Legislators heading a special US government deficit-reduction "super-committee"say that the panel has failed to reach a deal to rein in deficits, adding to world fears about Europe's debt crisis.
"We are deeply disappointed that we have been unable to come to a bipartisan deficit reduction agreement," Patty Murray, a Democratic senator, and Jeb Hensarling, a Republican representative, said in a joint statement on Monday.
The announcement confirmed widespread expectations that the 12-member panel would fail in its mission to cut US deficits by $1.2tn over 10 years amid partisan feuds over tax increases for the rich and cuts to social spending.
Al Jazeera's Kimberly Halkett, reporting from Washington, DC, said, the failure to reach an agreement triggered automatic defence cuts as well as cuts to certain entitlement programmes.
"Already, members of Congress are fighting to see that those cuts do not take place. There is a little bit of wiggle room there, in that those cuts are not triggered to go into effect until 2013. The bottom line is that it's a political blame game now and nobody wants to be seen as the reason for this failure," our correspondent said.
Under the August law that created the committee, the deadlock calls for draconian automatic cuts to domestic programmes and the military from January 2013, though legislators still have time to repeal those cutbacks.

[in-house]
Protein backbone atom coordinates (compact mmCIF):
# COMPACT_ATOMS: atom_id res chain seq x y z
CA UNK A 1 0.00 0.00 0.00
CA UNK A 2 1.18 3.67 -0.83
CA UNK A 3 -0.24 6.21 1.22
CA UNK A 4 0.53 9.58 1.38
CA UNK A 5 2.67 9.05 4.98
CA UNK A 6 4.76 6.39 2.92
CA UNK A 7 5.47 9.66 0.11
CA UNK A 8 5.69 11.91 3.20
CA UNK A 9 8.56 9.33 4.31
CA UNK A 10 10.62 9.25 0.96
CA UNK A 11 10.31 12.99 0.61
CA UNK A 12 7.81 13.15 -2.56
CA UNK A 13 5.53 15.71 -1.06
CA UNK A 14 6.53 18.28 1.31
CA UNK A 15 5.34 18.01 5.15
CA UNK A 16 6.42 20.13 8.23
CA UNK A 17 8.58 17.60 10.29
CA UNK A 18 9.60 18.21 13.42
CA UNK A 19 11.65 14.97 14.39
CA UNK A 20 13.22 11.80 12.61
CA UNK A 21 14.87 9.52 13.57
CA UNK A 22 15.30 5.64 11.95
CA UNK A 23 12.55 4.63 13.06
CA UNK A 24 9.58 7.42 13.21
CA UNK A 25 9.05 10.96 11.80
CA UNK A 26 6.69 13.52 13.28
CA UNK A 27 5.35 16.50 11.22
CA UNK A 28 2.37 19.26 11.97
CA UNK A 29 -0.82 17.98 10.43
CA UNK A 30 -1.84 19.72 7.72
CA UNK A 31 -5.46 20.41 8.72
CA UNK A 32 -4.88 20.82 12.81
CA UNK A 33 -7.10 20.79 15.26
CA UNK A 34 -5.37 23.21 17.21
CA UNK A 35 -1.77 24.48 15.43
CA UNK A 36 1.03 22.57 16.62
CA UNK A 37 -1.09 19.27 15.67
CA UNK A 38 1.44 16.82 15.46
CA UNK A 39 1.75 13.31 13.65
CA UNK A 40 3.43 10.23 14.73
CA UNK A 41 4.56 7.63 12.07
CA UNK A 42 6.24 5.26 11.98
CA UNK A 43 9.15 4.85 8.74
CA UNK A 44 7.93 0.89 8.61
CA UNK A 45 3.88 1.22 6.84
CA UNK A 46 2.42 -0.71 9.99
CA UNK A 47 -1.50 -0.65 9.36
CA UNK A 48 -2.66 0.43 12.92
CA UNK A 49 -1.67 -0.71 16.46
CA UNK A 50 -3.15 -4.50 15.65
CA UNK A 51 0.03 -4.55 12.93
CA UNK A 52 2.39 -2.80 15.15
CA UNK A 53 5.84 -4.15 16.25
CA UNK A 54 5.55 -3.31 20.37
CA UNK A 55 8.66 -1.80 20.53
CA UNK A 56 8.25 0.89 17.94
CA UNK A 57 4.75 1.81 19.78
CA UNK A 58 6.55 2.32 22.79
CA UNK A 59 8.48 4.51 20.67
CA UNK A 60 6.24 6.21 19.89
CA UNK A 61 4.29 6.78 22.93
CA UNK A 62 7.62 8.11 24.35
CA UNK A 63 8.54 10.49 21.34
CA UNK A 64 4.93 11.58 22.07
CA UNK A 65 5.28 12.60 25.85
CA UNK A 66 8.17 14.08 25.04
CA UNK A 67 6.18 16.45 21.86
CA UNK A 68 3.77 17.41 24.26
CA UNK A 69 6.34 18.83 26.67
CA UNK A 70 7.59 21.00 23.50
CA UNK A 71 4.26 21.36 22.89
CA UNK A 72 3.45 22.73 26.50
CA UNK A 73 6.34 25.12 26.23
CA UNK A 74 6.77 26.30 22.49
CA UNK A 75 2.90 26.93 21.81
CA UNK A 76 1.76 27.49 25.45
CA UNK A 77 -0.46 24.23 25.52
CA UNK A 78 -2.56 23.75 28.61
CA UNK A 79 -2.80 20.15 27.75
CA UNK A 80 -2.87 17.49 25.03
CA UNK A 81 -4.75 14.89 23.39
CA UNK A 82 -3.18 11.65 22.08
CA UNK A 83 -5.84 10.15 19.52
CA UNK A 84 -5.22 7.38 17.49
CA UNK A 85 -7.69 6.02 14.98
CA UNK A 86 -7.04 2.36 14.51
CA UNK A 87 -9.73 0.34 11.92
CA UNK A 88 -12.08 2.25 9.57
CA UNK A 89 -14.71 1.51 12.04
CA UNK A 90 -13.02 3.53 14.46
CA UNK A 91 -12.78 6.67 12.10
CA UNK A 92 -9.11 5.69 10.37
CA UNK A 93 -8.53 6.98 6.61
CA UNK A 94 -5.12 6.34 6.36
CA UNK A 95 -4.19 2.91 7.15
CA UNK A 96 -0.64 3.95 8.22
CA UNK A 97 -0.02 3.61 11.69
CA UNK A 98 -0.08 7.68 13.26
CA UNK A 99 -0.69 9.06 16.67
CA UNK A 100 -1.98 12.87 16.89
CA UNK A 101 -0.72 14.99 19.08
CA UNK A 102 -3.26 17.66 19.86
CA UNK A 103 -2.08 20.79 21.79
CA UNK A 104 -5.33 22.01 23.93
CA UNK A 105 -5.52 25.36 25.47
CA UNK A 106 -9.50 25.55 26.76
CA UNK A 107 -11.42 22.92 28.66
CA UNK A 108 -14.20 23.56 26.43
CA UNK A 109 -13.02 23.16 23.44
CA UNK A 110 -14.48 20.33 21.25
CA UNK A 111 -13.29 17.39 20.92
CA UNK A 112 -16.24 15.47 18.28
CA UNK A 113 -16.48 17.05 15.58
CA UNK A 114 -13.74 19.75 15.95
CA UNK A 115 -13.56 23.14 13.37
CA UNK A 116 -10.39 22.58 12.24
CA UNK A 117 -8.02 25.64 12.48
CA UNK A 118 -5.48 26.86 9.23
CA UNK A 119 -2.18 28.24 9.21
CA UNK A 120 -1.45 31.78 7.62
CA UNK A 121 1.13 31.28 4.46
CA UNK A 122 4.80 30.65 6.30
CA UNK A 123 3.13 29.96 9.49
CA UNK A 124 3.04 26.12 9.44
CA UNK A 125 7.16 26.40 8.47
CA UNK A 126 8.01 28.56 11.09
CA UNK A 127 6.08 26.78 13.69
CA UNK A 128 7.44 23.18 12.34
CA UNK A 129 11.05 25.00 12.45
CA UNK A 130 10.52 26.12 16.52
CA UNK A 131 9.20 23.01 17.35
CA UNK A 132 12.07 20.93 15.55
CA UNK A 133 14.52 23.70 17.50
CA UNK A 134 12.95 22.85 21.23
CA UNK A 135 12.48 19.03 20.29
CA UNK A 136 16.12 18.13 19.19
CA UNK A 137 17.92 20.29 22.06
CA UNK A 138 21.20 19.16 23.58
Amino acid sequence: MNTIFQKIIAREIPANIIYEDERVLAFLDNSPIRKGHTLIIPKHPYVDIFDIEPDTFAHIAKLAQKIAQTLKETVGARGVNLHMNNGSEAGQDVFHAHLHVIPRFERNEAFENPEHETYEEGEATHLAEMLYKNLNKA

"There's still too many Republicans in congress who have refused to listen to the voice of reason and compromise"
- Barack Obama, US president
"Despite our inability to bridge the committee's significant differences, we end this process united in our belief that the nation's fiscal crisis must be addressed and that we cannot leave it for the next generation to solve," said Murray and Hensarling.
"We remain hopeful that Congress can build on this committee's work and can find a way to tackle this issue in a way that works for the American people and our economy," they said.
Barack Obama, the US president, said he would veto any effort to get rid of automatic spending cuts that would take effect in 2013 if Congress cannot find other ways of trimming government deficits.
"There's still too many Republicans in Congress who have refused to listen to the voice of reason and compromise," Obama said as legislators announced that efforts by the "super-committee" to reach a deal had failed.
"A lot of finger-pointing [is] going to President Obama who has been largely silent in much of this," according to our correspondent.
"Many people feel that the reason for his silence has been because there was a foreshadowing that this would be a failure. This is now set to become a major election issue in the [upcoming] US election.
"The loser in all of this is the American people, who, once again, see their Congress failing to deliver on their promises."
US elections take place in November 2012 with Obama and many members of Congress running for re-election in a vote likely to be dominated by economic issues.
Source: Al Jazeera and agencies